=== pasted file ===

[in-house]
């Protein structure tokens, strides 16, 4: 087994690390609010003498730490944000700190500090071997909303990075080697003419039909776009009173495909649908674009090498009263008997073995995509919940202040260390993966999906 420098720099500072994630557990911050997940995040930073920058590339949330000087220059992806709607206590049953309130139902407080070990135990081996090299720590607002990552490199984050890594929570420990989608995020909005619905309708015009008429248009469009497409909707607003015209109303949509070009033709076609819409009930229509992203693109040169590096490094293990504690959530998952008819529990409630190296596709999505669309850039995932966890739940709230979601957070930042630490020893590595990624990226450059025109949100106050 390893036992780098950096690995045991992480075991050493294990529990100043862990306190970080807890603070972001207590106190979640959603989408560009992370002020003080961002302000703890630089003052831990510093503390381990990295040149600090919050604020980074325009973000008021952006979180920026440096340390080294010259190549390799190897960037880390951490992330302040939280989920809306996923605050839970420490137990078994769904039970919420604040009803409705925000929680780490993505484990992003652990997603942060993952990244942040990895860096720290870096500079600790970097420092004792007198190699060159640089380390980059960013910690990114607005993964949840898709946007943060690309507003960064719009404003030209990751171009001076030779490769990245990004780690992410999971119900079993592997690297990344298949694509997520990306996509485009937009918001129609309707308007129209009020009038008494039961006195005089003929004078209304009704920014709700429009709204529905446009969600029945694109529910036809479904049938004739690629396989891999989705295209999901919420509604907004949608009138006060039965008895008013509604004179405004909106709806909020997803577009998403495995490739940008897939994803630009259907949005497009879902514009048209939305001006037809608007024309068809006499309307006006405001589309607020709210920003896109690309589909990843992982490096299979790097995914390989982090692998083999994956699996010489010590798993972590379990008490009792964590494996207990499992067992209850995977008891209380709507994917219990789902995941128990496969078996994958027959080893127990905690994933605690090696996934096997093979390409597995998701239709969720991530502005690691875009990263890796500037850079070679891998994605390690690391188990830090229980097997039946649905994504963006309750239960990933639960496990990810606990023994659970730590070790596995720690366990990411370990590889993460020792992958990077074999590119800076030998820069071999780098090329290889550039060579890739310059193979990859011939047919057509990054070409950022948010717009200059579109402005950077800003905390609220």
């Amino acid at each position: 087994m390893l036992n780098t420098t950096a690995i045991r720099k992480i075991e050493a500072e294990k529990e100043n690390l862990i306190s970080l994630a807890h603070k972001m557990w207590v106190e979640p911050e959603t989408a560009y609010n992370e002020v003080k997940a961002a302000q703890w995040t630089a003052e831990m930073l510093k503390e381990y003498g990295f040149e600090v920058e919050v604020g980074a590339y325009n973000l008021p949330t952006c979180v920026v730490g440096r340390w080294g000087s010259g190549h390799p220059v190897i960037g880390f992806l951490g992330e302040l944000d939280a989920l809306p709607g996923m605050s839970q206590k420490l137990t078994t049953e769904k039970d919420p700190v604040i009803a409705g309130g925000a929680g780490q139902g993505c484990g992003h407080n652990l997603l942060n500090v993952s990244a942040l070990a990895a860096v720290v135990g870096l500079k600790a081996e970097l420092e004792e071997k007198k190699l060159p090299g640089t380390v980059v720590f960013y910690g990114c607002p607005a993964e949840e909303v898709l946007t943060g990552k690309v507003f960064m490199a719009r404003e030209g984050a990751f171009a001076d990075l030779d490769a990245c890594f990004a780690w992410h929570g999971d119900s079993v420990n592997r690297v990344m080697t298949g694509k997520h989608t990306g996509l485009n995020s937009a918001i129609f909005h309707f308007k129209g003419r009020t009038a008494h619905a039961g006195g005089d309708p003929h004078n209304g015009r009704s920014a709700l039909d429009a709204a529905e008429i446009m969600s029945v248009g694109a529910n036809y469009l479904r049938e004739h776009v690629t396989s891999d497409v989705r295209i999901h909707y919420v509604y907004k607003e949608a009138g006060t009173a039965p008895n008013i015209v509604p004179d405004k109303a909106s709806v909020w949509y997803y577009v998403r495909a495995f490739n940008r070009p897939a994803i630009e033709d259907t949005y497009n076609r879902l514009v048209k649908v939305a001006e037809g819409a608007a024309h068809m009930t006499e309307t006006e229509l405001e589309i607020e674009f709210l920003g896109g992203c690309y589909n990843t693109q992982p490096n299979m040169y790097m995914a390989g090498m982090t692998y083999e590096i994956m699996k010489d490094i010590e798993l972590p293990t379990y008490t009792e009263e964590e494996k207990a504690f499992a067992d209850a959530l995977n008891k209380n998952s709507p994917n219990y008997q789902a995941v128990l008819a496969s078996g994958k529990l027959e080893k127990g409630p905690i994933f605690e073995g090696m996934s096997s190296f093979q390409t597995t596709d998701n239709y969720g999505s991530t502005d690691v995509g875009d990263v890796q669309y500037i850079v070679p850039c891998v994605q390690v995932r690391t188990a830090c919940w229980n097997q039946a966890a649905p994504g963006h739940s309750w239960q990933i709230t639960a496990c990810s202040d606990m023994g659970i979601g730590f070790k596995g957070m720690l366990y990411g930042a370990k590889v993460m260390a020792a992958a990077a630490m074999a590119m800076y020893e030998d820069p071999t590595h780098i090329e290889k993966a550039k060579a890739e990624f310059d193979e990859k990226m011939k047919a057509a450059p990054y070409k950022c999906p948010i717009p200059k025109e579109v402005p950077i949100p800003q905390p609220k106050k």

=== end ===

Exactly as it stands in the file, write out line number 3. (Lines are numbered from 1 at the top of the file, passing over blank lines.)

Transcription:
């Amino acid at each position: 087994m390893l036992n780098t420098t950096a690995i045991r720099k992480i075991e050493a500072e294990k529990e100043n690390l862990i306190s970080l994630a807890h603070k972001m557990w207590v106190e979640p911050e959603t989408a560009y609010n992370e002020v003080k997940a961002a302000q703890w995040t630089a003052e831990m930073l510093k503390e381990y003498g990295f040149e600090v920058e919050v604020g980074a590339y325009n973000l008021p949330t952006c979180v920026v730490g440096r340390w080294g000087s010259g190549h390799p220059v190897i960037g880390f992806l951490g992330e302040l944000d939280a989920l809306p709607g996923m605050s839970q206590k420490l137990t078994t049953e769904k039970d919420p700190v604040i009803a409705g309130g925000a929680g780490q139902g993505c484990g992003h407080n652990l997603l942060n500090v993952s990244a942040l070990a990895a860096v720290v135990g870096l500079k600790a081996e970097l420092e004792e071997k007198k190699l060159p090299g640089t380390v980059v720590f960013y910690g990114c607002p607005a993964e949840e909303v898709l946007t943060g990552k690309v507003f960064m490199a719009r404003e030209g984050a990751f171009a001076d990075l030779d490769a990245c890594f990004a780690w992410h929570g999971d119900s079993v420990n592997r690297v990344m080697t298949g694509k997520h989608t990306g996509l485009n995020s937009a918001i129609f909005h309707f308007k129209g003419r009020t009038a008494h619905a039961g006195g005089d309708p003929h004078n209304g015009r009704s920014a709700l039909d429009a709204a529905e008429i446009m969600s029945v248009g694109a529910n036809y469009l479904r049938e004739h776009v690629t396989s891999d497409v989705r295209i999901h909707y919420v509604y907004k607003e949608a009138g006060t009173a039965p008895n008013i015209v509604p004179d405004k109303a909106s709806v909020w949509y997803y577009v998403r495909a495995f490739n940008r070009p897939a994803i630009e033709d259907t949005y497009n076609r879902l514009v048209k649908v939305a001006e037809g819409a608007a024309h068809m009930t006499e309307t006006e229509l405001e589309i607020e674009f709210l920003g896109g992203c690309y589909n990843t693109q992982p490096n299979m040169y790097m995914a390989g090498m982090t692998y083999e590096i994956m699996k010489d490094i010590e798993l972590p293990t379990y008490t009792e009263e964590e494996k207990a504690f499992a067992d209850a959530l995977n008891k209380n998952s709507p994917n219990y008997q789902a995941v128990l008819a496969s078996g994958k529990l027959e080893k127990g409630p905690i994933f605690e073995g090696m996934s096997s190296f093979q390409t597995t596709d998701n239709y969720g999505s991530t502005d690691v995509g875009d990263v890796q669309y500037i850079v070679p850039c891998v994605q390690v995932r690391t188990a830090c919940w229980n097997q039946a966890a649905p994504g963006h739940s309750w239960q990933i709230t639960a496990c990810s202040d606990m023994g659970i979601g730590f070790k596995g957070m720690l366990y990411g930042a370990k590889v993460m260390a020792a992958a990077a630490m074999a590119m800076y020893e030998d820069p071999t590595h780098i090329e290889k993966a550039k060579a890739e990624f310059d193979e990859k990226m011939k047919a057509a450059p990054y070409k950022c999906p948010i717009p200059k025109e579109v402005p950077i949100p800003q905390p609220k106050k």